Submit a ticketCall us

Get a crash course on Network Monitoring delivered right to your inbox
This free 7-day email course provides a primer to the philosophy, theory, and fundamental concepts involved in IT monitoring. Lessons will explain not only how to perform various monitoring tasks, but why and when you should use them. Sign up now.

Home > Success Center > Network Performance Monitor (NPM) > No More Net-SNMP Nodes (Machine Type List)

No More Net-SNMP Nodes (Machine Type List)

Table of contents
Created by Ian Rossiter, last modified by MindTouch on Jun 23, 2016

Views: 16 Votes: 0 Revisions: 4

Overview

This article describes how to change all non-Windows servers from being catagorized and put in the folder of "net-snmp" in the machine-type list. With the new NPM 11.5 feature of being able to assign standard elements to different OIDS, this is a thing of the past.

Environment

NPM 11.5x

Steps

 

Objectives

  • Set up a script on the target node (this will exist on all your target nodes) that responds to the command "osname" with the actual distribution and version.
  • Edit the net-snmp config to run that script when a specific OID is polled
  • Assign that OID in NPM to replace the existing machine type.

Follow the following sequence to achieve these objectives:

 

Get Scripting

  1. Depending on your distribution, you might use uname, or lsb_release, or some other method. The upshot is that you want the command to output the OS name. For example,
    • Ubuntu: uname -v | awk '{ print $1 }'
    • SuSe: lsb_release -d | awk '{ print $2, $4, $5, $6}'
  2. Create a script and roll it out to all systems. Once you have a script that works (even if it is different for different Unix/Linux flavors), create a script (or scripts) that do that command. For example,
    #!/bin/bash
    uname -v | awk '{ print $1 }'

    then place this script in the same directory on all systems.
    It does not matter if the SuSe version does different commands than its Ubuntu counterpart. It matters that it is always called /usr/bin/osname.sh.

 

Update your SNMP configuration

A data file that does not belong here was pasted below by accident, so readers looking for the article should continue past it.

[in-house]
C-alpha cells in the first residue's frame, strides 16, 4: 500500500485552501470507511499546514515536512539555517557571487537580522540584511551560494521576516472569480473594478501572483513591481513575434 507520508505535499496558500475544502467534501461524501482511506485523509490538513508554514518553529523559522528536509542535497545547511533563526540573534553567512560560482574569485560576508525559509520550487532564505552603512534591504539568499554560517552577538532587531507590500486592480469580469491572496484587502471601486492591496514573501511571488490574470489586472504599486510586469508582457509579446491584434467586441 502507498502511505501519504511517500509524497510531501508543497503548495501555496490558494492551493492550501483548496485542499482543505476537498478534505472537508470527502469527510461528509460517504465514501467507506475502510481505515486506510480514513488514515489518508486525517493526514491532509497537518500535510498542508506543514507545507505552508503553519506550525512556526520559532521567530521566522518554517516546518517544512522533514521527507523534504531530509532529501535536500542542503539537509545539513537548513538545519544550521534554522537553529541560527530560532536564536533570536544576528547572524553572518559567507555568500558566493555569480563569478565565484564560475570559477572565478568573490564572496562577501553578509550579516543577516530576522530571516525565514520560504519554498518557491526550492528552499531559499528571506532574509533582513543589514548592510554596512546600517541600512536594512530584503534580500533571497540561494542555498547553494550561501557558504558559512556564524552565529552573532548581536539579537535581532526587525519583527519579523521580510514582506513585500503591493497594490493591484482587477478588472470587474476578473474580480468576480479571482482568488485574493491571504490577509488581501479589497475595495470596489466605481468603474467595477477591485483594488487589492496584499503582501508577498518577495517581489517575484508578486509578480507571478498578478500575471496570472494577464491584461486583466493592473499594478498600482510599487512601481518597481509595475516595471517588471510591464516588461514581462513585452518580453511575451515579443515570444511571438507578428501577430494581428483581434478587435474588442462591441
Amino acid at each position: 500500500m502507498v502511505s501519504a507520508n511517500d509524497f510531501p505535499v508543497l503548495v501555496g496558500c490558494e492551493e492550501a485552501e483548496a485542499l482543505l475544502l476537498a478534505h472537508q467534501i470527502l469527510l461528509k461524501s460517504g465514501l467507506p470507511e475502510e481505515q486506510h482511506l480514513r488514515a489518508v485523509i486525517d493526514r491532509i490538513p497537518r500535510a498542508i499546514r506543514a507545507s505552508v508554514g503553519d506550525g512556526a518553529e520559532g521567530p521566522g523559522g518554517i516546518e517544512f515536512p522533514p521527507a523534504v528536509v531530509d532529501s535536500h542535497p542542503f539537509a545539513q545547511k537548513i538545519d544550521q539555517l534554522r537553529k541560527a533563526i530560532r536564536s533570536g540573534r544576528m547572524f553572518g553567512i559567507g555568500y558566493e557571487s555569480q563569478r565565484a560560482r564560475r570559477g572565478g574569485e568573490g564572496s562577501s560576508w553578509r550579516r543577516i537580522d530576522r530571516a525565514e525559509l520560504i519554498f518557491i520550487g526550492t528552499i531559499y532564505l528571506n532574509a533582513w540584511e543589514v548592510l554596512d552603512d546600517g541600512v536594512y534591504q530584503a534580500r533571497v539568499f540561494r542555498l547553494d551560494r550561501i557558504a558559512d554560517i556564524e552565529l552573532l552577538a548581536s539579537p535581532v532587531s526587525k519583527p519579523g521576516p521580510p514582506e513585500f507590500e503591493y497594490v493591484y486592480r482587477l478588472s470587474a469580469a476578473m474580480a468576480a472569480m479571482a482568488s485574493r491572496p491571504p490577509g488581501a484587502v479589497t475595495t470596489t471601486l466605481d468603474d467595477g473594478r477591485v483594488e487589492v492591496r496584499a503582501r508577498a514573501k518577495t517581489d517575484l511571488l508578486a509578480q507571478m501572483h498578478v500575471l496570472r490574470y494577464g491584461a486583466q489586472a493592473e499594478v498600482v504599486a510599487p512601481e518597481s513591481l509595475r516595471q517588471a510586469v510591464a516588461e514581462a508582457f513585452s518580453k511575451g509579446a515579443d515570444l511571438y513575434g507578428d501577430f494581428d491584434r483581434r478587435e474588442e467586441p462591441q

1. In the /etc/snmp/snmpd.conf file, add the following line:
    extend osname /usr/bin/osname.sh
    restart the snmp service each time you make this update.
  2. Perform multiple tests.
    This is going to involve running "snmpwalk" a lot to make sure you can get SNMP to display this new value. Start with:
    snmpwalk -v2c -c <rocommunity> <hostname>
    and once you do not get errors, try:
    snmpwalk -v2c -c <rocommunity> <hostname> NET-SNMP-EXTEND-MIB::nsExtendObjects
    and finally:
    snmpwalk -v2c -c <rocommunity> <hostname> NET-SNMP-EXTEND-MIB::nsExtendOutLine.\"osname\".1
  3. Test some more.
    Once that works, you need to get the OID of your new object. While you can use "snmptranslate" for that, you may be better off using the snmpwalk.exe utility built into SolarWinds. This also verifies that you can walk this new object from the SolarWinds poller. It is typically found in C:\program files(x86)\solarwinds\orion\snmpwalk.exe.
  4. Roll the change out to all systems.
    Now that you have the snmpd.conf file working, roll it out to all your other *nix systems as well.

 

Add the poller to NPM

  1. Go to Settings > Manager Pollers, and create a new poller.
    1. Technology is Node Details.
    2. On the next screen, select MachineType and define a new data source.
      1. Cancel out of the Set a constant value.
      2. Click Select an OID.
      3. Scroll to the bottom and select the Looking for an OID... box.
      4. Give the OID a name (like "osname").
      5. Enter the actual OID you discovered in step 4. It may take some trial and error since the snmpwalk is going to provide a very long number. You will take a portion of it.
    3. Pick a new SysObjectID.
  2. Apply the new poller to the appropriate *nix devices in your environment.
Last modified
22:52, 22 Jun 2016

Tags

Classifications

Public